9. There is the usual racist crap about parents not knowing their kids are fat "due to cultural reasons" - being "uninformed" and needing the "objectivity" of the healthcare system.
10. There is a great line on p. 47, line 16, that the evidence pertains to kids in the 98th percentile and they don't know about kids even in the 95th percentile, let alone the 85th percentile. BUT the recommendation is for kids 85th percentile and up. Also note that the change in zBMI score of -.26 at this level means a kids is going from (at most) the 99th to the 98th percentile and this is deemed desirable and worth doing.
11. They use the usual obnoxious "person first language" and "obesity" as a condition/disease.
12. At least they say nothing else is really knowable. But neither is the recommendation.
You can see that -.26 (the supposed BMI change as a z-score) is something that is so small at the 98th percentile and up that it would not necessarily even move you out of the percentile.
This is a parallel to the bogus claim that "even 3% of weight loss can be clinically significant" which is where the "obesity experts" inevitably end up because weight loss that the average person would consider meaningful is so elusive. Clinically significant changes happen with no weight loss at all, but that would blow the whole paradigm. I would also like to point out that with such small losses, higher weight people can produce them on demand for the weigh-in, and what we are actually seeing is mild weight-cycling.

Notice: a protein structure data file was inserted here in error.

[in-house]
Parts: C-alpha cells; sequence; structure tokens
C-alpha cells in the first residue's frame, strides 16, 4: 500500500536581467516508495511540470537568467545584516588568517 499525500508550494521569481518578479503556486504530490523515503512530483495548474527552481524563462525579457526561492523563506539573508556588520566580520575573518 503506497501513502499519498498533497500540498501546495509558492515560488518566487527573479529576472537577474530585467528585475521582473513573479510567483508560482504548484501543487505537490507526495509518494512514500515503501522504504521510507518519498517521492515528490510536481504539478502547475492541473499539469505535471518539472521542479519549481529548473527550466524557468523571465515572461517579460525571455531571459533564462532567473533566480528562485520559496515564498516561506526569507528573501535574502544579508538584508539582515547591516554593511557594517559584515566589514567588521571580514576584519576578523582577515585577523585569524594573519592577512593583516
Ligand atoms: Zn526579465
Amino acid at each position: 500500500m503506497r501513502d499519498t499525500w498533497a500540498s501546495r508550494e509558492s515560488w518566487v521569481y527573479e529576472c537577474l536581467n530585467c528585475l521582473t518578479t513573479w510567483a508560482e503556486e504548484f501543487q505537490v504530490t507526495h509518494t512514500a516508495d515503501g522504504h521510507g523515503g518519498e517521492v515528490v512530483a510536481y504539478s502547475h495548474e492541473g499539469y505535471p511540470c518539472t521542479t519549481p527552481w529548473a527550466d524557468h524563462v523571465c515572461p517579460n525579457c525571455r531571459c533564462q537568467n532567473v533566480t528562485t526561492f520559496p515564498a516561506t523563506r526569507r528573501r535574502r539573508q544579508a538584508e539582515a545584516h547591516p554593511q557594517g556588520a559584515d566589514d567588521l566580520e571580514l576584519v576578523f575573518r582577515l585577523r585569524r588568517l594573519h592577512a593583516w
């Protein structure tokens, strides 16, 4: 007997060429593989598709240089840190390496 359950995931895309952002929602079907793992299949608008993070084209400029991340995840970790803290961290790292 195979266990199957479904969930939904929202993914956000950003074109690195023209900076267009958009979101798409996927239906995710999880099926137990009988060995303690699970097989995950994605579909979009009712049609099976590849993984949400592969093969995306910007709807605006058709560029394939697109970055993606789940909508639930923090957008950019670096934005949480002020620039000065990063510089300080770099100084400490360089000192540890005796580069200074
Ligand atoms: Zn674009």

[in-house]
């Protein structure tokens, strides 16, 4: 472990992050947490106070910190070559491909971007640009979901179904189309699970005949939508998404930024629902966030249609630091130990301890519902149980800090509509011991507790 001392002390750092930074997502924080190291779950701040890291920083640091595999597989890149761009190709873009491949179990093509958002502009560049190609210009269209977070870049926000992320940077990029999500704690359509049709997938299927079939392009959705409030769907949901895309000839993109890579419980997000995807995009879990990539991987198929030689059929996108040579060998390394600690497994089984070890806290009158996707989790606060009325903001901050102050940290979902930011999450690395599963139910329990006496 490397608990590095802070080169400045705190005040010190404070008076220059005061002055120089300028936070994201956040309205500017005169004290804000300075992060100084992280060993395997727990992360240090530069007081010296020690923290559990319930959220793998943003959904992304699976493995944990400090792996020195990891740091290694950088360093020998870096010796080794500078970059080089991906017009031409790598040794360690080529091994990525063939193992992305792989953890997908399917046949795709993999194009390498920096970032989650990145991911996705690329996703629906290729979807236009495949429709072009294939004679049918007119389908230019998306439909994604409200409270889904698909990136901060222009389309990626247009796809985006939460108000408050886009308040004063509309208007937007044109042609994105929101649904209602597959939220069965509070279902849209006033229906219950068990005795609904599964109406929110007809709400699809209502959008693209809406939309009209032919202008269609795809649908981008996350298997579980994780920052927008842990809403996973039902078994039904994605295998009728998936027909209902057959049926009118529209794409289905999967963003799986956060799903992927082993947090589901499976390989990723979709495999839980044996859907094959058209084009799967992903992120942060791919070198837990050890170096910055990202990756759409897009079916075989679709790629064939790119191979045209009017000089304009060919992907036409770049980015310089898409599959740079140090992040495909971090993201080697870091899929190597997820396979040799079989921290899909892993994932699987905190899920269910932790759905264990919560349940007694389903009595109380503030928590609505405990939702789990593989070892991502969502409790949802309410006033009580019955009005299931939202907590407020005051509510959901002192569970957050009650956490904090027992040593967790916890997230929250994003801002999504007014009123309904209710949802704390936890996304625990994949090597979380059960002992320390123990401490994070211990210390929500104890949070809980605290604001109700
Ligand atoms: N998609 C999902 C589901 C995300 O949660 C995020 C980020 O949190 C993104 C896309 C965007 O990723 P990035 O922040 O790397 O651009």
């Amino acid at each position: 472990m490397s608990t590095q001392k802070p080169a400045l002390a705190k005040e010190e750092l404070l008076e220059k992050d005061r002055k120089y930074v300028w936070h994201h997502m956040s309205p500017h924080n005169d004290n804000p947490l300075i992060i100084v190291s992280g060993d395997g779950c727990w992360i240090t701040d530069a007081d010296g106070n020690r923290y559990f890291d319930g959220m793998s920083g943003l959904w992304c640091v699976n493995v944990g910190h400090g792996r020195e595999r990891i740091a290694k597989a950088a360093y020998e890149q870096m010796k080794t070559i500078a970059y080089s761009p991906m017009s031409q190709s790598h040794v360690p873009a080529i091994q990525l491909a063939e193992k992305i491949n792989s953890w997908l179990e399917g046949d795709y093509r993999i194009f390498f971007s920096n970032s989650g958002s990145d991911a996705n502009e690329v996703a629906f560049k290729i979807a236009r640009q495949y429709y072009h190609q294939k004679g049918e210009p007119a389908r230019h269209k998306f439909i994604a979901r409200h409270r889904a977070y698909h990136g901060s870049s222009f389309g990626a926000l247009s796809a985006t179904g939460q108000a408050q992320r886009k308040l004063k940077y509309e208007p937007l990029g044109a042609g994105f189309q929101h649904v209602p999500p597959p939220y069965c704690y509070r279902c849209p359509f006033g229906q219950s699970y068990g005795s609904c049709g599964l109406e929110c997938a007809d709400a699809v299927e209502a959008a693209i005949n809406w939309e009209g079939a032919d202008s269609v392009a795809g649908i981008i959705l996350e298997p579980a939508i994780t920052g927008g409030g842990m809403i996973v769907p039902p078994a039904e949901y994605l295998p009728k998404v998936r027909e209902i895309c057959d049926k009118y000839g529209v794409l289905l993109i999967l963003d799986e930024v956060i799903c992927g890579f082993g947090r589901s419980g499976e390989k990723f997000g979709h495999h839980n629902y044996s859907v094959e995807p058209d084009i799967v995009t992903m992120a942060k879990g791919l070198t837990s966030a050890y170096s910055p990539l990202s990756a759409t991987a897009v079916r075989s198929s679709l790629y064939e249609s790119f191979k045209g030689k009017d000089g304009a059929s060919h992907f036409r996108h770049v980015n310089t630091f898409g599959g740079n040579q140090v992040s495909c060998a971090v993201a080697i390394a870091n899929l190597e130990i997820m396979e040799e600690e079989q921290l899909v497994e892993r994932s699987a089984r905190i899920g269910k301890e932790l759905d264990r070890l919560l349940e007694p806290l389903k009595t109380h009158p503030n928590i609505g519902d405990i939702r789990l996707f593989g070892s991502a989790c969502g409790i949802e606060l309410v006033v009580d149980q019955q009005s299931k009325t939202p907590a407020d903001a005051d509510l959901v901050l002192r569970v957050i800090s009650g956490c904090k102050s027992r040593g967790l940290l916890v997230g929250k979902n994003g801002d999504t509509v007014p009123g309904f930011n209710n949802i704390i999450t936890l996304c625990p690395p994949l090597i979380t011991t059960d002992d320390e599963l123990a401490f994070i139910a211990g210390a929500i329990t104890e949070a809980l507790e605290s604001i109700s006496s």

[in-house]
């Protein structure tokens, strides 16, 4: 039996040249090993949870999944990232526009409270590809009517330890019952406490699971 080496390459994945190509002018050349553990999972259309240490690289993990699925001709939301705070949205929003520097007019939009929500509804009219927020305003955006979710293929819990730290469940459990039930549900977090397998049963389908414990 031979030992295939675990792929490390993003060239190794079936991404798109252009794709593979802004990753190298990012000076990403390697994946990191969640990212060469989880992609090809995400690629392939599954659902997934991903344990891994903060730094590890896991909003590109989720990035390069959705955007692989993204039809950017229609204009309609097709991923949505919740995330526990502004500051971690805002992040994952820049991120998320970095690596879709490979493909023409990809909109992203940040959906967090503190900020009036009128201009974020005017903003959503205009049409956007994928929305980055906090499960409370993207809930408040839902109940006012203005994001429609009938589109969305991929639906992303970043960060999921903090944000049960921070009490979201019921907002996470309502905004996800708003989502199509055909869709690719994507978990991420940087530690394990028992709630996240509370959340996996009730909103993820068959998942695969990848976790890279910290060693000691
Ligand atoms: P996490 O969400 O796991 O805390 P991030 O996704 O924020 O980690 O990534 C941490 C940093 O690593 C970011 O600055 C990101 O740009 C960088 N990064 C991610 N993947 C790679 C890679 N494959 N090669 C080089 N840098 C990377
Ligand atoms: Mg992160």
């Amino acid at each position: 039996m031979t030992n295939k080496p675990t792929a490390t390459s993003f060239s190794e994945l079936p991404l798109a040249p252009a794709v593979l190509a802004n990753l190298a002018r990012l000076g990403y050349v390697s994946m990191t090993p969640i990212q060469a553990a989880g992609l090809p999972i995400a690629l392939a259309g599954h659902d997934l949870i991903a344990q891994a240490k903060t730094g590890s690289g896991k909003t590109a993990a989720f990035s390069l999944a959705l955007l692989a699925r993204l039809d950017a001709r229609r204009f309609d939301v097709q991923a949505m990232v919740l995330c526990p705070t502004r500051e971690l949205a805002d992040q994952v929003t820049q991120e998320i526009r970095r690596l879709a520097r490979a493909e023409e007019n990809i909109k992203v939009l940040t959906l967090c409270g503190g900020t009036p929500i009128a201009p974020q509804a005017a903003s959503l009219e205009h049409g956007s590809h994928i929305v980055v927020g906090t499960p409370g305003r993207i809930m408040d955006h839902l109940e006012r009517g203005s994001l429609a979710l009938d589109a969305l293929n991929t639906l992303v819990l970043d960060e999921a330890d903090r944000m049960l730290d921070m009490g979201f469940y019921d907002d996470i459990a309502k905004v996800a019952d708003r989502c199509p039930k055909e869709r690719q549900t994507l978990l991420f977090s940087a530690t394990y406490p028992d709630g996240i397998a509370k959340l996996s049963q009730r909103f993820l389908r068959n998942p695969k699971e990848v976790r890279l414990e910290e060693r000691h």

The studies with less than 26 intervention hours were even less convincing, so they are trying to make the most of the ones that have more hours, but there is no broad evidence justifying the recommendation.”
So, to summarize, an APA group that ruled out people with “strong feelings” about this topic, but accepted people with ties to industry and pharma, has recommended that families pay for 26 hours of therapy if their kid is a certain size regardless of the child’s actual mental health.
They have no reason to believe that this will make the children healthier or thinner. They have no idea what harm this intervention could do including to the health of growing children, those predisposed to disordered eating and eating disorders.
This is a travesty. Much like the Eating Disorder community, the APA is trying to turn fatphobia into a profitable business. It is professional incompetence and bias rendered to create clinical guidelines, unsupported by evidence, that will be foisted upon countless children who deserve far better.